BUSINESS
By Nancy Jones-Bonbrest and Nancy Jones-Bonbrest,Special to the Sun | November 1, 2006
Cindy Thalman Home inspector AmeriSpec Home Inspection Service, Waldorf Salary --$55,000 Age --40 Years on the job --Five How she got started --With a background in engineering and a degree in psychology, Thalman found herself working as a customer service representative for a builder and became a superintendent there. With three children, she was looking for better hours and more flexibility so she took the job as a home inspector. Typical day --She usually makes three daily inspections, five days a week.
NEWS
By JUSTIN FENTON and JUSTIN FENTON,SUN REPORTER | December 4, 2005
An Aberdeen official has asked for an inspection of a city-owned property that was leased to a homeless man earlier this year, saying there were concerns over the home's condition and the potential for liability issues. Councilman Michael G. Hiob filed the request last week after he was unable to find city or county records that show the house was properly inspected before Lewis B. Miller Jr. was given a one-year lease - free of charge - to get his life back on track. Miller moved out of the woods and into the vacant bungalow in March with the help of former City Manager Peter Dacey, who said he had the home informally inspected by the city's then-public works director.
BUSINESS
By NANCY JONES-BONBREST and NANCY JONES-BONBREST,SPECIAL TO THE SUN | December 4, 2005
"You never get a second chance to make a first impression" is advice home sellers often hear before the for-sale sign goes into the ground. It's usually followed by suggestions to paint the front door, de-clutter the house and repaint the interior a neutral shade. But some homeowners are going beyond the first impression and sprucing up the guts of the house by opting for a home inspection before it hits the market or taking it upon themselves to repair faulty or dated household items.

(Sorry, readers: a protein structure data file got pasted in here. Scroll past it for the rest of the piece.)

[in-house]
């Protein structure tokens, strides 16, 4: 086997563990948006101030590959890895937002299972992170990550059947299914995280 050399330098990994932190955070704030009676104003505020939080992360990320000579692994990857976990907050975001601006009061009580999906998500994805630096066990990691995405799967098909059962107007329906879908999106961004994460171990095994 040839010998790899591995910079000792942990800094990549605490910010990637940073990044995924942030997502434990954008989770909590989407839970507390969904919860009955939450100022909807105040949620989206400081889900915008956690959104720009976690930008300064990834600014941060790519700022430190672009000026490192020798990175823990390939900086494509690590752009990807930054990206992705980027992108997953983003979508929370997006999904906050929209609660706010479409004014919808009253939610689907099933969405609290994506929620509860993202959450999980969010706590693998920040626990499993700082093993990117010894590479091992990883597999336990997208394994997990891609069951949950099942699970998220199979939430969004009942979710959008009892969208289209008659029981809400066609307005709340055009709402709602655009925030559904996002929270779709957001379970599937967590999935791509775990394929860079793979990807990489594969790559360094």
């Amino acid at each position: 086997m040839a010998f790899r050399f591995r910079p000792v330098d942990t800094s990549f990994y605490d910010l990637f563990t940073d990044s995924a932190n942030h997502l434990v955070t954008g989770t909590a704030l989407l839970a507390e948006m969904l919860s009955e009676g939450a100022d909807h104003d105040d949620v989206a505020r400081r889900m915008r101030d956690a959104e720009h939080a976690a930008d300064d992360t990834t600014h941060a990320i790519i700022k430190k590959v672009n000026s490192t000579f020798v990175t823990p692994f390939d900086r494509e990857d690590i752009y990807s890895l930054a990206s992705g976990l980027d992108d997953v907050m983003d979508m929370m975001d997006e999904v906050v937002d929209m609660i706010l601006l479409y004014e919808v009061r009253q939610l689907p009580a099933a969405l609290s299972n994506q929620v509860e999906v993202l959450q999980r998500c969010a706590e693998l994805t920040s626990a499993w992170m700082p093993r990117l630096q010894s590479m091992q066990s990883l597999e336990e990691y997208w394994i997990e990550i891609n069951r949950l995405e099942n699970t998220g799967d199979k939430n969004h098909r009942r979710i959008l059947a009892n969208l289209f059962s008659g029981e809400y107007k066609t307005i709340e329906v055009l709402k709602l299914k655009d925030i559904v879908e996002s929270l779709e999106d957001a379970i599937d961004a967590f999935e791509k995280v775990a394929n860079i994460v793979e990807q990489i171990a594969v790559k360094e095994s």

NEWS
By Nicole Fuller, The Baltimore Sun | November 16, 2011
Anne Arundel County officials are warning residents to beware of a scam aimed at the elderly advertising fraudulent Fire Department home inspections. An Annapolis resident received a letter purporting to be from the county Fire Department earlier this month. The letter stated that Fire Department officials would conducting a home inspection within the next month, a service that the department only does at businesses, officials said. County Executive John R. Leopold, warned residents that the letters are "fake.
BUSINESS
April 26, 1998
Dear Mr. Azrael:Recently, my fiance and I jointly purchased a home. It was a foreclosure as-is home. We are seniors and we were told by the representative that everything was in good condition with no major upgrades. We have moved in with the following problems that we were not aware of: a defective gas range; disposal not working; plumbing problems and some electrical problems.The house sold at the regular price in this area. What course of action can be taken, if any, as I feel that we were misled.
BUSINESS
By Nancy Jones-Bonbrest and Nancy Jones-Bonbrest,SPECIAL TO THE SUN | June 19, 2005
Ben Nacev knows how hard it can be to buy a house. After two unsuccessful attempts this year, he finally came up a winner when the seller of a Govans house accepted his contract. "It's pretty crazy," said Nacev, who settled on the $114,000 property June 7. "But I would say, don't get too wrapped up in it. Realize when you go into it, you may have to go through two or three rounds." Nacev's experience is one that's become common at a time when high demand and historically low interest rates continue to fuel a fast-paced seller's market.
BUSINESS
August 15, 2004
An unhappy first-time homebuyer writes that her newly purchased home flooded during heavy rains. "I thought any problems with a home were supposed to be disclosed," she writes. Another homebuyer complains that she was unaware until just before settlement that the home she had agreed to buy had a broken air conditioner and a furnace in need of major repairs. What are a homebuyer's rights when undisclosed defects are discovered? Builders who sell new homes are required by statute to correct defects that appear within specified times after closing.